MIAMI — A Miami teenager was sentenced Friday to life in prison without parole for killing his best friend, who was stabbed 42 times and left to bleed to death in a middle-school bathroom four years ago.
A judge imposed the mandatory sentence under Florida law on Michael Hernandez, 18. A jury who rejected his insanity defense convicted Hernandez in September of first-degree murder in the 2004 slaying of Jaime Gough. Both were 14 when the killing occurred.
Miami-Dade Circuit Judge John Schlesinger also sentenced Hernandez to 30 additional years for attempting to kill another student.
As about two dozen members of the extended Gough family looked on, Schlesinger told Hernandez he caused “a parent’s worst nightmare” by killing a youngster who had been his friend.
“Jaime trusted you and for that innocent trust, Jaime would die alone and frightened on that cold tile floor,” Schlesinger said. “You were not insane under Florida law on that day.”
Jaime’s father, Jorge Gough, said his family has forgiven Hernandez. But in court Friday, he looked his son’s killer in the eye and pleaded: “How could you? Why? It hurts, Michael. It hurts.”
Then he added: “You hurt a lot of people, Michael. You hurt a lot of people. You hurt them bad. I hope and wish for you that you find peace.”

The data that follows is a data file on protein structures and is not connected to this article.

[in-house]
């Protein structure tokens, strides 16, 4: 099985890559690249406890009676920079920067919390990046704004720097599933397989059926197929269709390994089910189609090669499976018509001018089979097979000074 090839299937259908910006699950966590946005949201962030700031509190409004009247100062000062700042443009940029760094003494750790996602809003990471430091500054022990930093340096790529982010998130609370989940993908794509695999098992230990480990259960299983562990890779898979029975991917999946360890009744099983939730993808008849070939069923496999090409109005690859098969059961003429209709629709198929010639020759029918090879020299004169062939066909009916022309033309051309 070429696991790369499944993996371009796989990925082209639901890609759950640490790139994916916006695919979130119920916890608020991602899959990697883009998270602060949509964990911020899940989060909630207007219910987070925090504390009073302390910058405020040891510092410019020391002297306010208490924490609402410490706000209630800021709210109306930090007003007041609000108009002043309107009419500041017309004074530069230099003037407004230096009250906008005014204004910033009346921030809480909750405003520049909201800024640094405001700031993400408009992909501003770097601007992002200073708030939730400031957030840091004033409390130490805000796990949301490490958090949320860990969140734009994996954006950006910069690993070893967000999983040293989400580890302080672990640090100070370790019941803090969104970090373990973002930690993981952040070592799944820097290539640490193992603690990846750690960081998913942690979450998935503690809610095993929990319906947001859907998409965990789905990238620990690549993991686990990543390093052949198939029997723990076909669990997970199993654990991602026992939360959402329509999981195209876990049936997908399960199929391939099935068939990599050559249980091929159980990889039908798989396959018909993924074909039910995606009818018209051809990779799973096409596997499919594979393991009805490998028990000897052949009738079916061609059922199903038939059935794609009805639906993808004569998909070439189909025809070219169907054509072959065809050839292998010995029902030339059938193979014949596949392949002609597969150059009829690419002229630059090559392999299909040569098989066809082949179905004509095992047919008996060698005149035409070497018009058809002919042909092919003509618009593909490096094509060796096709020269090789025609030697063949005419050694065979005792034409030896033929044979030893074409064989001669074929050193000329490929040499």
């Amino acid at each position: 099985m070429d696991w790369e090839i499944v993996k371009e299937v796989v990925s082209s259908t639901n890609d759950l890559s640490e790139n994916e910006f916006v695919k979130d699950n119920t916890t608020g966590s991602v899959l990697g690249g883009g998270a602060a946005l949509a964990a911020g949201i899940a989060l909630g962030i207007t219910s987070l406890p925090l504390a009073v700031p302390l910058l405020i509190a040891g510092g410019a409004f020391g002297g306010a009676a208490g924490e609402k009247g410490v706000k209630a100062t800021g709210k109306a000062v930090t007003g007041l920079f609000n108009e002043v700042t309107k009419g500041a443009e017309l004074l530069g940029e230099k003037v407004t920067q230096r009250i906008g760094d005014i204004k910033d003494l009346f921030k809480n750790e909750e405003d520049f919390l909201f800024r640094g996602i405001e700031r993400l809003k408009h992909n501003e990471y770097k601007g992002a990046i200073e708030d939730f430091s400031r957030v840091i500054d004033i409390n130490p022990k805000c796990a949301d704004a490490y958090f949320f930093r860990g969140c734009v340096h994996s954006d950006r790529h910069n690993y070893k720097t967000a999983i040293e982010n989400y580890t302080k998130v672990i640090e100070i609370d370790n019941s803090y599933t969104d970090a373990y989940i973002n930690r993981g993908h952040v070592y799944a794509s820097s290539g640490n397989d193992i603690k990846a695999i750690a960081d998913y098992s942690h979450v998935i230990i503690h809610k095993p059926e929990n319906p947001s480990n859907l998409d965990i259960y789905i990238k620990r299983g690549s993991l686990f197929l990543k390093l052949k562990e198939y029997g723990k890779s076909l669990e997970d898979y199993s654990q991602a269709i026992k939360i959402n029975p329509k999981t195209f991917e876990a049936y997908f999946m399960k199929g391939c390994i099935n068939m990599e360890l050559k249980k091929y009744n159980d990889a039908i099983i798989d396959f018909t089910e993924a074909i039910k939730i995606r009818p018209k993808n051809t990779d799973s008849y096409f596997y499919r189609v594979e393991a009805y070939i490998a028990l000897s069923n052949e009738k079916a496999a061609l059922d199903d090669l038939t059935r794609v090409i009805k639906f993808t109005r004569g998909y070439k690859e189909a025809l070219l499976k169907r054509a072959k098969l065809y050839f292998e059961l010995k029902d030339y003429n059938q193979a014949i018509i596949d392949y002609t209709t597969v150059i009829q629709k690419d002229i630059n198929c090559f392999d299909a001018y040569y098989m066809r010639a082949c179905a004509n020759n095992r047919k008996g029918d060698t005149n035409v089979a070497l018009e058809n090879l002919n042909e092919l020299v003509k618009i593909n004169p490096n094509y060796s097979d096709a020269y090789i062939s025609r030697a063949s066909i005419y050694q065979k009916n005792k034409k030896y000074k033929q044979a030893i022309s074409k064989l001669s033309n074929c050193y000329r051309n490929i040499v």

Hernandez glanced occasionally at Gough, but showed no reaction. He declined to speak.
Kathy Hernandez, Michael’s mother, did address the court, at one point turning to the Gough family and telling them she was sorry. But she also said her son suffers from severe mental illness and doesn’t deserve his fate.
Although Hernandez had claimed he was not guilty because of insanity, he was ruled competent to stand trial.
“As a mother, what do you say on the day your son is sentenced to die in prison?” she said. “What I saw was a mentally ill child was treated like a competent adult. My son is now just another statistic.”
Defense attorney Richard Rosenbaum criticized a system in which a mentally ill teenager could be sent to adult prison instead of getting treatment.
“This is the juvenile death penalty. This is what we all fear the most for our children — that a child can be locked away to die,” he said.
Trial testimony revealed that Hernandez wrote out a hit list that included Gough, fellow student Andre Martin and his own sister because they might have known of his desire to become a serial killer.
Hernandez confessed in cold, clinical detail to police about how he lured Gough into the Southwood Middle School bathroom in February 2004 and stabbed him repeatedly.
Defense mental health experts said Hernandez was a paranoid schizophrenic or at least delusional. But prosecution experts said that although he had some mental problems, he met the legal definition of sanity and had made a choice to be a killer.
Although sentencing was in Miami, Hernandez was convicted by a jury in Orlando. The trial was moved because of intense media coverage in Miami, where the crime occurred.
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